Frances McDormand's cryptic Oscars speech could start a revolution in Hollywood

With two powerful words, she told her fellow actors how to weaponize their own contracts to demand diversity and equality

Frances McDormand accepts the Oscar for best actress
(Image credit: Kevin Winter/Getty Images)

If the Oscars amounted to the ultimate test of how the industry would address #MeToo, the answer is clear: Hollywood failed. No woman pitted against men for high-profile awards won, and several men accused of violence against women did. But a much bigger movement may have been launched thanks in part to Frances McDormand, who used her best lead actress win to recruit everyone present into the use of "inclusion riders." No one knew what she meant when she said it, but her stagecraft was impeccable. She managed to make a fairly recondite aspect of contract law mainstream overnight. And if her call to action works — if leading women and men start using their contracts to demand diverse and representative casts and crews — the industry could be quickly and permanently transformed.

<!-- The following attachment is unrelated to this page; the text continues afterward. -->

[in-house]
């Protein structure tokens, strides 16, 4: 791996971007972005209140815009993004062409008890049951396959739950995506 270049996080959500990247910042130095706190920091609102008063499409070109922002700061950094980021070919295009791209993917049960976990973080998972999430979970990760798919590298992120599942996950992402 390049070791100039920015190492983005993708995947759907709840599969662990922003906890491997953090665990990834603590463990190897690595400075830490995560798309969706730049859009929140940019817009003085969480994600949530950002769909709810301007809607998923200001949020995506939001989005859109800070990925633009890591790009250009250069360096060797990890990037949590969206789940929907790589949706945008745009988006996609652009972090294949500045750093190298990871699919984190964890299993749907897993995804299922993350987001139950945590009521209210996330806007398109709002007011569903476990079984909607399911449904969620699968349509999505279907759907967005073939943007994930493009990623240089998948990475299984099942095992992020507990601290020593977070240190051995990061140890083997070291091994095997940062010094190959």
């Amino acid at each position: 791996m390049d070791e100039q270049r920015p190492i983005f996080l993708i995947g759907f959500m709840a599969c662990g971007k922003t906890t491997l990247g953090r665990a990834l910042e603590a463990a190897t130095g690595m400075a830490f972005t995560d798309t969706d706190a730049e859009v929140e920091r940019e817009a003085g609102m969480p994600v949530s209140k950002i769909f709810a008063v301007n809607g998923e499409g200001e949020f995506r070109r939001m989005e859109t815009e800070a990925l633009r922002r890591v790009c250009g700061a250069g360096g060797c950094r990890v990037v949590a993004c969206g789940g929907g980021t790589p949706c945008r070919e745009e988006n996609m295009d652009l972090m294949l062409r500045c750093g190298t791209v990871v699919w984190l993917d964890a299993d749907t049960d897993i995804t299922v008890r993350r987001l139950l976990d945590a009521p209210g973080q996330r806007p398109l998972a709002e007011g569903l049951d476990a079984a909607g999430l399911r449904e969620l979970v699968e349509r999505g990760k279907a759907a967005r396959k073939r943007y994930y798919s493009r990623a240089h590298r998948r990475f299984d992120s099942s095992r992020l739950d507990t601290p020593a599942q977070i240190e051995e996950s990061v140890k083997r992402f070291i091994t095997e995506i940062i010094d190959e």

In order to understand what McDormand's speech achieved, it's worth quickly noting both what the Academy Awards handled well and what it did poorly. First, its triumphs: The ceremony was careful and polite, and it gave a variety of artists, including Salma Hayek, Lupita Nyong'o, and Kumail Nanjiani, a platform to talk about diversity in Hollywood. Host Jimmy Kimmel did his best to set the tone for an inclusive Oscars that respected the momentum of female-led movements like #MeToo and #TimesUp — and it's entirely to his credit that his monologue managed to do this as well as it did, especially since he'd told some outlets he had no plans to address these questions himself.

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Lili Loofbourow

Lili Loofbourow is the culture critic at She's also a special correspondent for the Los Angeles Review of Books and an editor for Beyond Criticism, a Bloomsbury Academic series dedicated to formally experimental criticism. Her writing has appeared in a variety of venues including The Guardian, Salon, The New York Times Magazine, The New Republic, and Slate.